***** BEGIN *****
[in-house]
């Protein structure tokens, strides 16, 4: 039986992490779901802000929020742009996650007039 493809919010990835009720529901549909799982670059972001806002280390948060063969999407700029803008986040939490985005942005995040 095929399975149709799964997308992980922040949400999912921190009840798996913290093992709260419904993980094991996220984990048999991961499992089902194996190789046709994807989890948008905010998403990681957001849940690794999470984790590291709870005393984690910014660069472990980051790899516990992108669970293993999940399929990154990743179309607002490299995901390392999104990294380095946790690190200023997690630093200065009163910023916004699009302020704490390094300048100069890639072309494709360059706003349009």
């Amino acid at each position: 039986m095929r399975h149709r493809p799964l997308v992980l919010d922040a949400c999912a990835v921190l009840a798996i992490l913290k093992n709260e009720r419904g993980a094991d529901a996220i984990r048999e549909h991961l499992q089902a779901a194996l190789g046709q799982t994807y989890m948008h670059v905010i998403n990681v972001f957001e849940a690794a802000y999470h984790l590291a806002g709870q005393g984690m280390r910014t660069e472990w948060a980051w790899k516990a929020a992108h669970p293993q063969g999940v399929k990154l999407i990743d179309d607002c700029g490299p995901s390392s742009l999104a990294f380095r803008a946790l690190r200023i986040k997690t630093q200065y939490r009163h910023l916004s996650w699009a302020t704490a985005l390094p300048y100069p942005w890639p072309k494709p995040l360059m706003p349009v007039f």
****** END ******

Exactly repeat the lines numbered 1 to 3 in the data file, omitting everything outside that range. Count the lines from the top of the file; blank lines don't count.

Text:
[in-house]
């Protein structure tokens, strides 16, 4: 039986992490779901802000929020742009996650007039 493809919010990835009720529901549909799982670059972001806002280390948060063969999407700029803008986040939490985005942005995040 095929399975149709799964997308992980922040949400999912921190009840798996913290093992709260419904993980094991996220984990048999991961499992089902194996190789046709994807989890948008905010998403990681957001849940690794999470984790590291709870005393984690910014660069472990980051790899516990992108669970293993999940399929990154990743179309607002490299995901390392999104990294380095946790690190200023997690630093200065009163910023916004699009302020704490390094300048100069890639072309494709360059706003349009």
């Amino acid at each position: 039986m095929r399975h149709r493809p799964l997308v992980l919010d922040a949400c999912a990835v921190l009840a798996i992490l913290k093992n709260e009720r419904g993980a094991d529901a996220i984990r048999e549909h991961l499992q089902a779901a194996l190789g046709q799982t994807y989890m948008h670059v905010i998403n990681v972001f957001e849940a690794a802000y999470h984790l590291a806002g709870q005393g984690m280390r910014t660069e472990w948060a980051w790899k516990a929020a992108h669970p293993q063969g999940v399929k990154l999407i990743d179309d607002c700029g490299p995901s390392s742009l999104a990294f380095r803008a946790l690190r200023i986040k997690t630093q200065y939490r009163h910023l916004s996650w699009a302020t704490a985005l390094p300048y100069p942005w890639p072309k494709p995040l360059m706003p349009v007039f």